Money and Credit Factors
The authors introduce new measures of important underlying macroeconomic phenomena that affect the financial side of the economy. These measures are calculated using the time-series factor analysis (TSFA) methodology introduced in Gilbert and Meijer (2005). The measures appear to be both more interesting and more robust to the effects of financial innovations than traditional aggregates. The general ideas set out in Gilbert and Pichette (2003) are pursued, but the improved estimation methods of TSFA are used. Furthermore, four credit aggregates are added to the components of the monetary aggregates, resulting in the possibility of extracting more common factors.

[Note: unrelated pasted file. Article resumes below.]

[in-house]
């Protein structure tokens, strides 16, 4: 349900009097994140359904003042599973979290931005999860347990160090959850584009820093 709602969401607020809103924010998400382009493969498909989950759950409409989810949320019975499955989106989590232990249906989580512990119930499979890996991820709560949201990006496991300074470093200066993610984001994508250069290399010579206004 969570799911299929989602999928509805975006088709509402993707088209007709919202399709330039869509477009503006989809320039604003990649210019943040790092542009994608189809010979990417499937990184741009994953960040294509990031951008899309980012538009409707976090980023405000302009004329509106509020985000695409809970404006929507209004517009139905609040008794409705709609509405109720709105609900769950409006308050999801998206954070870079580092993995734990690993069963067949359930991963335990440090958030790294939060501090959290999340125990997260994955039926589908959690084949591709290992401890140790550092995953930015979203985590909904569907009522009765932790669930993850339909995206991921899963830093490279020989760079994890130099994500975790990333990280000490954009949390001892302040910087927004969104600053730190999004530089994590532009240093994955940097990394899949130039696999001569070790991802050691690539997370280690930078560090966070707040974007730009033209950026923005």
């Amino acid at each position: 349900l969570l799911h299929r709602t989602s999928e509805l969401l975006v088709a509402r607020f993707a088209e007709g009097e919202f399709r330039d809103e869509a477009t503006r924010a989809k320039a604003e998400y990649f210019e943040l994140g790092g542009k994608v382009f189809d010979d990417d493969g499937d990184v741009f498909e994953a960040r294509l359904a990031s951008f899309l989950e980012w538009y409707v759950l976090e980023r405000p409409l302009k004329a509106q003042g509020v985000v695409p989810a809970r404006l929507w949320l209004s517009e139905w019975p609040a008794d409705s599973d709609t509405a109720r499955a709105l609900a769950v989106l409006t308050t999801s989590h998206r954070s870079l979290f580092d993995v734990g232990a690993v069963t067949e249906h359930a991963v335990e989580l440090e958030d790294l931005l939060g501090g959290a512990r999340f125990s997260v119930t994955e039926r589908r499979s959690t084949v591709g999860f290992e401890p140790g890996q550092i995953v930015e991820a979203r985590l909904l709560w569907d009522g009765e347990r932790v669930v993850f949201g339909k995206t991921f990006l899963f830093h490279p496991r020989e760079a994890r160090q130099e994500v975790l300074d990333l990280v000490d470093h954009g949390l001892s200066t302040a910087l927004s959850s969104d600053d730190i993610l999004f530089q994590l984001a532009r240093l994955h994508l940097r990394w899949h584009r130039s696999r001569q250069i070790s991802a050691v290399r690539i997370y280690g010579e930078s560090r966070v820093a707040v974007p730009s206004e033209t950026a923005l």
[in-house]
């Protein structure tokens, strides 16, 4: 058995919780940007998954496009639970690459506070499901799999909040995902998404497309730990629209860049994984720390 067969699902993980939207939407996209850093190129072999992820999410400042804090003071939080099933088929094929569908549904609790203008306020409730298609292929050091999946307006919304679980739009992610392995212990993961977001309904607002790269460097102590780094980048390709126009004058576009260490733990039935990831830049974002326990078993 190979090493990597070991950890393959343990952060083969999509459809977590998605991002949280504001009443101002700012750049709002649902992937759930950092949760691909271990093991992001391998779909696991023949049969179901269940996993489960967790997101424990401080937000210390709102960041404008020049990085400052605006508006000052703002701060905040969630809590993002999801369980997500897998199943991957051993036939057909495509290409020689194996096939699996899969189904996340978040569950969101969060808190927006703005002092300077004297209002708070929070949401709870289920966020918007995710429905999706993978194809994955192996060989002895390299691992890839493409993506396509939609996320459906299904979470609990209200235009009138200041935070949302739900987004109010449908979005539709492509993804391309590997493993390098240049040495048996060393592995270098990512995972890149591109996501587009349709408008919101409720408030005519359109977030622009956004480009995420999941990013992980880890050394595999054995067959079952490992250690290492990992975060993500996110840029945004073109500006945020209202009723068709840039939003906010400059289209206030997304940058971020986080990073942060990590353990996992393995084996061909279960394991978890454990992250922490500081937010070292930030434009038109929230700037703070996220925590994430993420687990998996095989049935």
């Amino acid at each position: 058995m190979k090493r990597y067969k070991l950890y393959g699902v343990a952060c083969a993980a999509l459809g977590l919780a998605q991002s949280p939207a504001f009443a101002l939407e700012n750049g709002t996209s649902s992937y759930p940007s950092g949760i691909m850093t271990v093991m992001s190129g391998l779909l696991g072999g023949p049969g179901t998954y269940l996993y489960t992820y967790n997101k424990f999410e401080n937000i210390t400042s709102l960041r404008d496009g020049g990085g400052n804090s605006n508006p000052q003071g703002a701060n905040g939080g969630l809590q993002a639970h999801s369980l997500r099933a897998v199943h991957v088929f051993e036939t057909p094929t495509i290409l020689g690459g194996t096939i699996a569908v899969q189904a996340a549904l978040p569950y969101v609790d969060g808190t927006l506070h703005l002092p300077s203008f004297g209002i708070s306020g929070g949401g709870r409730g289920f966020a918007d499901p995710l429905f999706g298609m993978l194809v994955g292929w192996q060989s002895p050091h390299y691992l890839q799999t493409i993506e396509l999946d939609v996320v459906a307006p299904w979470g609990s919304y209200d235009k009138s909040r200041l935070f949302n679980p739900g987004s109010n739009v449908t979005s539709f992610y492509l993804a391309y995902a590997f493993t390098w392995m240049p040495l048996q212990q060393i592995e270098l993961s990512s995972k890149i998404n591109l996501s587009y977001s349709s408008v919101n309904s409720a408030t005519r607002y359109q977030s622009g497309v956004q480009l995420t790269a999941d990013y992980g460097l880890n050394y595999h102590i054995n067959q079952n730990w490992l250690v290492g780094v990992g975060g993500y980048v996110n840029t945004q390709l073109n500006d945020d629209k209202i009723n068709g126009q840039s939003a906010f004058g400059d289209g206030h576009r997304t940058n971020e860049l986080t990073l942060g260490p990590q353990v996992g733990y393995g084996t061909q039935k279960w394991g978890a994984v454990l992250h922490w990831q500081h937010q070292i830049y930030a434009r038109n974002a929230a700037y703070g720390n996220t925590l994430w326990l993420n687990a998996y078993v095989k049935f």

This extended data set gives a fairly complete picture of the asset and liability sides of the economy. As might be expected, credit data are largely explained by the same factor that explains investment (since investment provides the capital for credit). Contrary to traditional thinking about monetary aggregates, however, personal chequing deposits do not behave like currency, and thus require a separate factor to explain them. The factor explaining currency reflects current spending, traditionally considered transactions money. One interpretation of the factor explaining personal chequing deposits is that it represents potential spending. This may reflect different horizon planning by the same consumers, or it may reflect different consumers with varying spending habits or financial constraints. These conjectures remain subjects for future research.